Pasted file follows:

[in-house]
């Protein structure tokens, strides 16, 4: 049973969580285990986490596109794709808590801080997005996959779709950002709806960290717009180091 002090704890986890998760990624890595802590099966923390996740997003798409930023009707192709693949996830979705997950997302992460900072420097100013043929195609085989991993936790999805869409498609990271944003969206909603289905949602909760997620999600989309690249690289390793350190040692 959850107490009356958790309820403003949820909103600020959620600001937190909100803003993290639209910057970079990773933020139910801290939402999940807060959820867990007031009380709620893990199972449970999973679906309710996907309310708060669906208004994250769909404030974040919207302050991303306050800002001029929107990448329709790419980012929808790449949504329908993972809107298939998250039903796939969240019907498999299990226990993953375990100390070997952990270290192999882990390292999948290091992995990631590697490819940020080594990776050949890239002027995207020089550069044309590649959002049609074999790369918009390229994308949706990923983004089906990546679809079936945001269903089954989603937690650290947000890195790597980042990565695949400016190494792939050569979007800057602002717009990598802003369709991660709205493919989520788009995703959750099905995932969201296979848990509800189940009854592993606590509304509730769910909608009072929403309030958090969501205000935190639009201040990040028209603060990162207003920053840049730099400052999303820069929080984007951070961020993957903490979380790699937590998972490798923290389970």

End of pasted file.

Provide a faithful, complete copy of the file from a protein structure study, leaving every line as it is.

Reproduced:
[in-house]
């Protein structure tokens, strides 16, 4: 049973969580285990986490596109794709808590801080997005996959779709950002709806960290717009180091 002090704890986890998760990624890595802590099966923390996740997003798409930023009707192709693949996830979705997950997302992460900072420097100013043929195609085989991993936790999805869409498609990271944003969206909603289905949602909760997620999600989309690249690289390793350190040692 959850107490009356958790309820403003949820909103600020959620600001937190909100803003993290639209910057970079990773933020139910801290939402999940807060959820867990007031009380709620893990199972449970999973679906309710996907309310708060669906208004994250769909404030974040919207302050991303306050800002001029929107990448329709790419980012929808790449949504329908993972809107298939998250039903796939969240019907498999299990226990993953375990100390070997952990270290192999882990390292999948290091992995990631590697490819940020080594990776050949890239002027995207020089550069044309590649959002049609074999790369918009390229994308949706990923983004089906990546679809079936945001269903089954989603937690650290947000890195790597980042990565695949400016190494792939050569979007800057602002717009990598802003369709991660709205493919989520788009995703959750099905995932969201296979848990509800189940009854592993606590509304509730769910909608009072929403309030958090969501205000935190639009201040990040028209603060990162207003920053840049730099400052999303820069929080984007951070961020993957903490979380790699937590998972490798923290389970």